The biggest knock against the Irish folk/black metalists on their most recent record is not of quality, but rather of organization. After hearing their first single, “To Hell or the Hangman”, well before the album released, my expectations shot through the roof. AndPrimordial then the album opens with “Nail their Tongues”, which is about as folk-y and black-y as it gets. The first two songs on the record had me preparing for an Album of the Year contender, but the rest of the album doesn’t deliver. Oh sure, it’s plenty heavy, balancing some fantastic doom with the band’s signature evil folk brooding, but the bar was simply set too high with the first two tracks for the rest of the record to live up to my early impressions.

Even so, Exile Amongst the Ruins is a highly entertaining listen, and you will be seeing “To Hell or the Hangman” on plenty year-end lists. The energy on the track (noticeably absent from the rest of this album) is infectious, and the pseudo-western acoustic riff that sends the track barreling around ever turn is an absolute marvel to listen to unfurl.



“Nail Their Tongues”, “To Hell or the Hangman”

Vexes – Ancient Geometry

Do you have a Deftones-shaped hole in your heart that you’ve been trying to fill? Well then I’ve got the band for you! Stopping just short of becoming a full-on cover band,Vexes Vexes’ sound falls nicely in between the early and later years sound of Deftones, with plenty of groove spliced with an equal portion of melody. While it’s hard to go too crazy over an album that’s so clearly derivative of a band that’s come before it, what’s the matter with releasing a great Deftones record? Deftones sure as hell didn’t do it with 2016’s Gore or 2012’s Koi No Yokan, so there’s an untapped market for the post-rock/nu-metal hybrid sound.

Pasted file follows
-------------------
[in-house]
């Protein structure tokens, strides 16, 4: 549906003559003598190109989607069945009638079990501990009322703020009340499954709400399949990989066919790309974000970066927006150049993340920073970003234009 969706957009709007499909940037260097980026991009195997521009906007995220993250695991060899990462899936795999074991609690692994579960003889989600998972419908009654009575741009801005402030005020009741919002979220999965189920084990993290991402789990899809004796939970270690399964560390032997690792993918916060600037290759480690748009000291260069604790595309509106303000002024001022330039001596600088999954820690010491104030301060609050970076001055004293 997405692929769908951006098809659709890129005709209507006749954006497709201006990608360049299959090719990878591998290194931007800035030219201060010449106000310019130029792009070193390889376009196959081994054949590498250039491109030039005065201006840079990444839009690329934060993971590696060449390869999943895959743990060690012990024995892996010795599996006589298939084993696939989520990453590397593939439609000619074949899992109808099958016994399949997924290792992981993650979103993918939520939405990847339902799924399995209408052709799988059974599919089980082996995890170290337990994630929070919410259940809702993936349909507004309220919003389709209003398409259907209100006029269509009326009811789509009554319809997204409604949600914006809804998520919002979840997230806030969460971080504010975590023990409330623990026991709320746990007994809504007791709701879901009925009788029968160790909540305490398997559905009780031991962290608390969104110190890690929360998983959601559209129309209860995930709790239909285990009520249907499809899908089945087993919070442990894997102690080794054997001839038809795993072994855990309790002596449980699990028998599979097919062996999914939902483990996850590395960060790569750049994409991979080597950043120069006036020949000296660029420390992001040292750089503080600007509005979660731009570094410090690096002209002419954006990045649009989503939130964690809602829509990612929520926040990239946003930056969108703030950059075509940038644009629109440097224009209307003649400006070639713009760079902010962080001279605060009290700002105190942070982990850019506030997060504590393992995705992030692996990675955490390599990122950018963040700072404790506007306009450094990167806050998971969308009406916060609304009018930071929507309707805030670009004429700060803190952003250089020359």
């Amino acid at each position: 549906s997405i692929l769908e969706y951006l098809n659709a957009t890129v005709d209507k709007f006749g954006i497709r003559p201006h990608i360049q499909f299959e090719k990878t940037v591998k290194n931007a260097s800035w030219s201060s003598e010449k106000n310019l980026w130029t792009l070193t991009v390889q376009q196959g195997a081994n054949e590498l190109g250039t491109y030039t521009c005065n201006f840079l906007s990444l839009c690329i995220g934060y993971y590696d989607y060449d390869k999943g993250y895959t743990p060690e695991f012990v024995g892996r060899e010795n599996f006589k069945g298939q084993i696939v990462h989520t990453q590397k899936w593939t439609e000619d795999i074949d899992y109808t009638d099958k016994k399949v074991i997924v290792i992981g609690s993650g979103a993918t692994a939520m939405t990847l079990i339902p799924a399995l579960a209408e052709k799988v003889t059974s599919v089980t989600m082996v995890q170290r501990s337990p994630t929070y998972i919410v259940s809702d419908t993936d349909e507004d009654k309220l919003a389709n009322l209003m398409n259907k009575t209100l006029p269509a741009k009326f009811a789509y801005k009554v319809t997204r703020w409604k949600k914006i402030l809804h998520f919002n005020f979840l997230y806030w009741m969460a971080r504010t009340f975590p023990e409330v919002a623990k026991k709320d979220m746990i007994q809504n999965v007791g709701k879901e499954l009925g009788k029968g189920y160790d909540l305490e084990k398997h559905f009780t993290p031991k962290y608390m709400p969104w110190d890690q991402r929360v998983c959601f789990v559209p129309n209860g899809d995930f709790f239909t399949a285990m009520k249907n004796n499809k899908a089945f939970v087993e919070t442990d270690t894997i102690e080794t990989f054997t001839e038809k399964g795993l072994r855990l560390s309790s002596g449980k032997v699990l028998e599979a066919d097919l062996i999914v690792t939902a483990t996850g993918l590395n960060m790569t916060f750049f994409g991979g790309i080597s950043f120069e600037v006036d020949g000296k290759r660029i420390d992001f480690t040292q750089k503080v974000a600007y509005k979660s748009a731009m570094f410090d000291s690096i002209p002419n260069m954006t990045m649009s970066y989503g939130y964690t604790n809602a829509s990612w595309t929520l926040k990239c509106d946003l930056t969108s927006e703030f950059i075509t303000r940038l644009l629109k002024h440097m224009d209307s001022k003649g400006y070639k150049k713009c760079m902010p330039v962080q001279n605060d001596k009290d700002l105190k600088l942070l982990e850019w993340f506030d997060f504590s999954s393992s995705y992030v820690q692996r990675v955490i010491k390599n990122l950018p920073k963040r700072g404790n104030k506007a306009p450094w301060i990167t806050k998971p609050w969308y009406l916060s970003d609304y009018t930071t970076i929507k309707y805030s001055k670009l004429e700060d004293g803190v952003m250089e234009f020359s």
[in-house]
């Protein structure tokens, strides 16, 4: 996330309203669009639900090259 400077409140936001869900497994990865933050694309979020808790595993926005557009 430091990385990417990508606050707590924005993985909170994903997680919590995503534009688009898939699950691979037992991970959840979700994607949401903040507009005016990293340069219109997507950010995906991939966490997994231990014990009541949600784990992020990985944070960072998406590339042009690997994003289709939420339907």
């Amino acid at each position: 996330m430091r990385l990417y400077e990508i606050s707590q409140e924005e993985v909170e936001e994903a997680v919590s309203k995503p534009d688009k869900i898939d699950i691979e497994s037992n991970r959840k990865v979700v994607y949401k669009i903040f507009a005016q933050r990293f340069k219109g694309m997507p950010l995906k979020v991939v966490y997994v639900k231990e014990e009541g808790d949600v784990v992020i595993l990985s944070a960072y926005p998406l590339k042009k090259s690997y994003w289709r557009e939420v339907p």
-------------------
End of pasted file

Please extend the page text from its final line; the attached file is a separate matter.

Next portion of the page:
The album opener, “Helion”, has one of the most powerful choruses of 2018, starting the album out with a thunderous boom before transitioning into the more melodic singles, “Lift” and “Plasticine”. The surprising strength of the album is in the second half, where some of the more complete and memorable songs land. “Terra” might be the best on the record not named Helion, and “No Color” would have an argument for that top spot as well if not for the embarrassingly bad rapping verse.



“Helion”, “Plasticine”, “Terra”

Quick Reviews – Winners from The Crown & Twitching Tongues, plus non-winners from others!

I’ve been busy with life recently and haven’t had a ton of time so review any recent metal offerings (also, outside of an early Album of the Year contender from Rivers of Nihil, there hasn’t been all that much worth reviewing). So consider this my spring cleaning of album reviews:

Altars of Grief – Iris

My friends over at Metal Injection (I say “friends”, despite the fact that they don’t know who I am and refuse to answer my calls anymore) gave this one a 9.5/10, calling it “a nigh-peerless construct of somber beauty and one of the greatest doom metal albums inAltars of Grief years”. That was more than enough to get me to listen to the record, even though I’d never heard of the Canadian doom metalers before. I can absolutely see what made Iris so appealing to the person who wrote that article, but this album has many peers, and it probably wasn’t even the best doom album the week it came out, let alone in the last few years.

First, the good: when Iris is heavy, it is really fucking heavy, whether via fast, ballistic black metal sections or slow, lurching doom metal movements. Iris can pack a punch when it wants to. And it certainly is ambitious, exploring many extreme metal sounds in its hour-long runtime, from black to doom metal, from progressive to atmospheric goth, without ever growing stale. For that, my Canadian friends, I applaud you.